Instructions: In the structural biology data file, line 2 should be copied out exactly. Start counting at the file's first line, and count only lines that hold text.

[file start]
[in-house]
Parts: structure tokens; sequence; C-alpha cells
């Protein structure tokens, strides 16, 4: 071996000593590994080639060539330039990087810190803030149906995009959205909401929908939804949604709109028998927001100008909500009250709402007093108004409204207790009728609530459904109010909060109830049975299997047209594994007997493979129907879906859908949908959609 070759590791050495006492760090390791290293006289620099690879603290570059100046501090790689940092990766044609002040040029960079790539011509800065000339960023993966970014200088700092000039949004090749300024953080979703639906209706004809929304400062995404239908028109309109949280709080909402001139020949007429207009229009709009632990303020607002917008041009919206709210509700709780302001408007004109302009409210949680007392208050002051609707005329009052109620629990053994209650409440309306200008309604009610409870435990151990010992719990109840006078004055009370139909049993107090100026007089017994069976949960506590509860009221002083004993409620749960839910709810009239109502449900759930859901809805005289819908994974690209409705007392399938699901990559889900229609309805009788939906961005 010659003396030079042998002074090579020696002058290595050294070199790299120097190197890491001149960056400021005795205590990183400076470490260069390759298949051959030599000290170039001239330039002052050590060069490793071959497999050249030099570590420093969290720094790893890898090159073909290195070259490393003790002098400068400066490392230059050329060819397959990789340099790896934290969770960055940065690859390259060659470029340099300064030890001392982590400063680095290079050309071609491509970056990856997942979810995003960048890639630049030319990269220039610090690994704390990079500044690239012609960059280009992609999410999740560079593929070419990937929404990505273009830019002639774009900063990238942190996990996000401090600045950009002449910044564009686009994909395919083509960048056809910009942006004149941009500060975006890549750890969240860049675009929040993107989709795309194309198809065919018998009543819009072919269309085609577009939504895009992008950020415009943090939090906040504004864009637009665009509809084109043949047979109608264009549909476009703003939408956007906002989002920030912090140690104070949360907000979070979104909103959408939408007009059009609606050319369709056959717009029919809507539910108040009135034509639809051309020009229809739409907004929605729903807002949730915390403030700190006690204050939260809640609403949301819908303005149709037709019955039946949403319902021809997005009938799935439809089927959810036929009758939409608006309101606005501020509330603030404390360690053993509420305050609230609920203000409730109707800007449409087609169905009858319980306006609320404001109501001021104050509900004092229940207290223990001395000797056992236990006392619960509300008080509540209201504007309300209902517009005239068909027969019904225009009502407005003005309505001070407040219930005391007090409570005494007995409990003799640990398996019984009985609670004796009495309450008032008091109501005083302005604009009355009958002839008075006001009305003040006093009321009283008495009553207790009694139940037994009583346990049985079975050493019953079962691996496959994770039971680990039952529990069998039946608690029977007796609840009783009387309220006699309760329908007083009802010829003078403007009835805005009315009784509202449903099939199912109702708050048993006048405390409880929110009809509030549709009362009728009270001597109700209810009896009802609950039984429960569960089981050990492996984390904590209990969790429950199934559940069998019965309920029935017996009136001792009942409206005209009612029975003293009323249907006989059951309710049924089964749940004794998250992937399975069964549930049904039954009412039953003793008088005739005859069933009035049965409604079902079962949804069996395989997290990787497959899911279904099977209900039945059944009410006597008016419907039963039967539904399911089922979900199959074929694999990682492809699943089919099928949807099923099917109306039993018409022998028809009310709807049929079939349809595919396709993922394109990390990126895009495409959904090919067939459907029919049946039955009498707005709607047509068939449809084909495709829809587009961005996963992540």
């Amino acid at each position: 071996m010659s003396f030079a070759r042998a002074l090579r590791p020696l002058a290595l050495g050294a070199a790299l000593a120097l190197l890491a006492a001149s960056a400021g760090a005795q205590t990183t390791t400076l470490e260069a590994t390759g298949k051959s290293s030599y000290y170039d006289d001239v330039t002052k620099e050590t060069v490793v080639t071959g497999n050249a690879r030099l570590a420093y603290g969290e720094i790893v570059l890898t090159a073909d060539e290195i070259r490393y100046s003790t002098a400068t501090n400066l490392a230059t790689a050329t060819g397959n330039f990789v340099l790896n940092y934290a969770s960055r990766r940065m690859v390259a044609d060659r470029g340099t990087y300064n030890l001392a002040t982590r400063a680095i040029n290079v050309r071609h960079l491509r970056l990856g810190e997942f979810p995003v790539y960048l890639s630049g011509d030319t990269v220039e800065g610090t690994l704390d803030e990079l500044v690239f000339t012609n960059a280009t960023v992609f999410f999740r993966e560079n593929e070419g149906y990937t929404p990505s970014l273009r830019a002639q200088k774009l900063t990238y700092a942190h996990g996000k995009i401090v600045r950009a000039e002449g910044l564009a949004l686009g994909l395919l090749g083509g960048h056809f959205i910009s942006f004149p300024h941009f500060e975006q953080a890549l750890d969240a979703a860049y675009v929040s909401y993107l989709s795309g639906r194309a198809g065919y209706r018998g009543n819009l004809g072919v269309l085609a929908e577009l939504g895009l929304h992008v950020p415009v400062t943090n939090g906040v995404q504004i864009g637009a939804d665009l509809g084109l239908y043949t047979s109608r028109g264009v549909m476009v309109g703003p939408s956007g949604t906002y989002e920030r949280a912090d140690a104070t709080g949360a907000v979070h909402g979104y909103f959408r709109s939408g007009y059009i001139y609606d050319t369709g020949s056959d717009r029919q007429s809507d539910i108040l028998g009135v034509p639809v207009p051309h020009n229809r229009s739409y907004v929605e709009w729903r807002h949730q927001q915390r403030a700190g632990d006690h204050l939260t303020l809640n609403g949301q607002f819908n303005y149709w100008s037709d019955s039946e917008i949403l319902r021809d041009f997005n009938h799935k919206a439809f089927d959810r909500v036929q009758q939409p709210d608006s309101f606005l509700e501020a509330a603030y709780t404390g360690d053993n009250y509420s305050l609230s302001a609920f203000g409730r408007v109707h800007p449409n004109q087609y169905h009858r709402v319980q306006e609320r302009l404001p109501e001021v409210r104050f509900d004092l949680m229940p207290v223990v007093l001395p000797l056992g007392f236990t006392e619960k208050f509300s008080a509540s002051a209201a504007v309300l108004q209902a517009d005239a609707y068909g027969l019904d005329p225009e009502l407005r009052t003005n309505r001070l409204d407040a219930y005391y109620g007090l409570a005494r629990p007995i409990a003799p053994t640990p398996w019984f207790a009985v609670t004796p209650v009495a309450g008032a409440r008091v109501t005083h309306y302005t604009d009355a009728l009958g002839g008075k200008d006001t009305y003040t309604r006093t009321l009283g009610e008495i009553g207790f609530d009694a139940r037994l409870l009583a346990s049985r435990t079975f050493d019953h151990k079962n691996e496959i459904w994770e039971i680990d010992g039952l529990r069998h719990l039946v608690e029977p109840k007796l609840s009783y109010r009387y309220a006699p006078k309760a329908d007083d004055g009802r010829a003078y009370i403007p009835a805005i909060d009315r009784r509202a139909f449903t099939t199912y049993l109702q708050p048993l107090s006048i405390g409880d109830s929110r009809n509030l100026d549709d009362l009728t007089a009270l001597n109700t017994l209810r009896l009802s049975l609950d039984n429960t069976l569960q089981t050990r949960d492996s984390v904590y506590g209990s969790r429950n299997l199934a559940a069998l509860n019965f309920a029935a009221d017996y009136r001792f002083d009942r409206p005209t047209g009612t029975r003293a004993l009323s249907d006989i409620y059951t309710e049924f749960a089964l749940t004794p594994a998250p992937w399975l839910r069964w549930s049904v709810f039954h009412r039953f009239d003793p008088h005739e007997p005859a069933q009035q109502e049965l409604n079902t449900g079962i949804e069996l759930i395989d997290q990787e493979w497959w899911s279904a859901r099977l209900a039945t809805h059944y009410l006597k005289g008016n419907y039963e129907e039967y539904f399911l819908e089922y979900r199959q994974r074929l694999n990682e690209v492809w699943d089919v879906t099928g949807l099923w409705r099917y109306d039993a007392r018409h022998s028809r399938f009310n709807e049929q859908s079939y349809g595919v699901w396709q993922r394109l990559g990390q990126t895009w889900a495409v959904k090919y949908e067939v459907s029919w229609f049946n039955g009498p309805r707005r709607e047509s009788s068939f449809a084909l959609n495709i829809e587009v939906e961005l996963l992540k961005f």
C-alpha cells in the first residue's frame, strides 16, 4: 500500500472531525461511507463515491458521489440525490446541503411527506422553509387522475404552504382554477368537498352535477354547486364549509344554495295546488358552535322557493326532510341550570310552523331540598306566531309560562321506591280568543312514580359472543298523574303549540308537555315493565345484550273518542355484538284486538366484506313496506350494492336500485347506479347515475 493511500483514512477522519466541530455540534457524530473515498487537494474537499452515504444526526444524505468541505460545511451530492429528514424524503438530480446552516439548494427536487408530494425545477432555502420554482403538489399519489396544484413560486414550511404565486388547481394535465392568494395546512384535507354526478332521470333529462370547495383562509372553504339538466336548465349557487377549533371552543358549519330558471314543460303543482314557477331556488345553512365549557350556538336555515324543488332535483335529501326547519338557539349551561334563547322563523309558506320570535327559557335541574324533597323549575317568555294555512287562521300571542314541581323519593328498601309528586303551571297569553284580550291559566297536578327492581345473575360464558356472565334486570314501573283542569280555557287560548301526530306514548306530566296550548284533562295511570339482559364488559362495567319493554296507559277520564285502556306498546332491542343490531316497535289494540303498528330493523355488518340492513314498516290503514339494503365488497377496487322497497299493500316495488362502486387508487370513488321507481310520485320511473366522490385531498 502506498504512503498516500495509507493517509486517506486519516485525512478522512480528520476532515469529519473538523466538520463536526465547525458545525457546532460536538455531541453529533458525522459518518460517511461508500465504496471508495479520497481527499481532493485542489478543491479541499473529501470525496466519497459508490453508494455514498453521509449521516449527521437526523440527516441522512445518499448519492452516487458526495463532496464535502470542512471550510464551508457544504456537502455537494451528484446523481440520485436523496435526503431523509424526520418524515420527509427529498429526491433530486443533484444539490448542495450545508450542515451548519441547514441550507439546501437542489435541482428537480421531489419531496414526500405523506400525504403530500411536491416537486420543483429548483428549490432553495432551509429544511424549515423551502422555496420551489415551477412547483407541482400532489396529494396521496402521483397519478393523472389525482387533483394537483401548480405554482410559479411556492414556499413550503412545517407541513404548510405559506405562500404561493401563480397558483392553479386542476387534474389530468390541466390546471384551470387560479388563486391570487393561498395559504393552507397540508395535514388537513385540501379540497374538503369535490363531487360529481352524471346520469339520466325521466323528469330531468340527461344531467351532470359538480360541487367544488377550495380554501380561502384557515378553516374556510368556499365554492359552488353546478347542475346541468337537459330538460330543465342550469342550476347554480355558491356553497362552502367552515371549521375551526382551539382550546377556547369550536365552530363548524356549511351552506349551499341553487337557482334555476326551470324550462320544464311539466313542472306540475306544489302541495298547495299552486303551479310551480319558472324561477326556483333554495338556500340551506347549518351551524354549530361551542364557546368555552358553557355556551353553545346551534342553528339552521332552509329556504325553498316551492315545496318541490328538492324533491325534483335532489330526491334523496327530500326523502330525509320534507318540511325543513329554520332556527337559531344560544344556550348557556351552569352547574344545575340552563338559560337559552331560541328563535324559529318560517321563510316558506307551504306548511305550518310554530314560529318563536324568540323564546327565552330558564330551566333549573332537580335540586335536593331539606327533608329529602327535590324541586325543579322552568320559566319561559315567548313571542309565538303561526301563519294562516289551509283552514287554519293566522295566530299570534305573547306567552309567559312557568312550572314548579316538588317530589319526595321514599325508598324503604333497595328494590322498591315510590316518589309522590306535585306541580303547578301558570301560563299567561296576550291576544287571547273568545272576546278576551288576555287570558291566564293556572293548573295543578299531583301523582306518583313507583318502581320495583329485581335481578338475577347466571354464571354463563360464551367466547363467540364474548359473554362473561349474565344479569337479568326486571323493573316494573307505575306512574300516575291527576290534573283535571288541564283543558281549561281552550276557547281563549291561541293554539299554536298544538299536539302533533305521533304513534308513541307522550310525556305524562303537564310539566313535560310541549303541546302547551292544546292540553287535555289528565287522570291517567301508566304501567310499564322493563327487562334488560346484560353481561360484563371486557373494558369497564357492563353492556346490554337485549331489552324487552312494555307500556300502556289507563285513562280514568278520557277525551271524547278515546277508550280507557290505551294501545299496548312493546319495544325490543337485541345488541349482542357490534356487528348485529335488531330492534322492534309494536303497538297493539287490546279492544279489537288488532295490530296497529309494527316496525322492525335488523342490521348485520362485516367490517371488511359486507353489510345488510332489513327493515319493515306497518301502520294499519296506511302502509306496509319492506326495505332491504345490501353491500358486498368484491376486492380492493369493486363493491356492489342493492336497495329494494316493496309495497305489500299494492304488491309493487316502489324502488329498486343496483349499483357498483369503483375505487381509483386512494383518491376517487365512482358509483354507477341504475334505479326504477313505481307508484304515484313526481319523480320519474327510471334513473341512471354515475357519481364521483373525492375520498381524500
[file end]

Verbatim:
Parts: structure tokens; sequence; C-alpha cells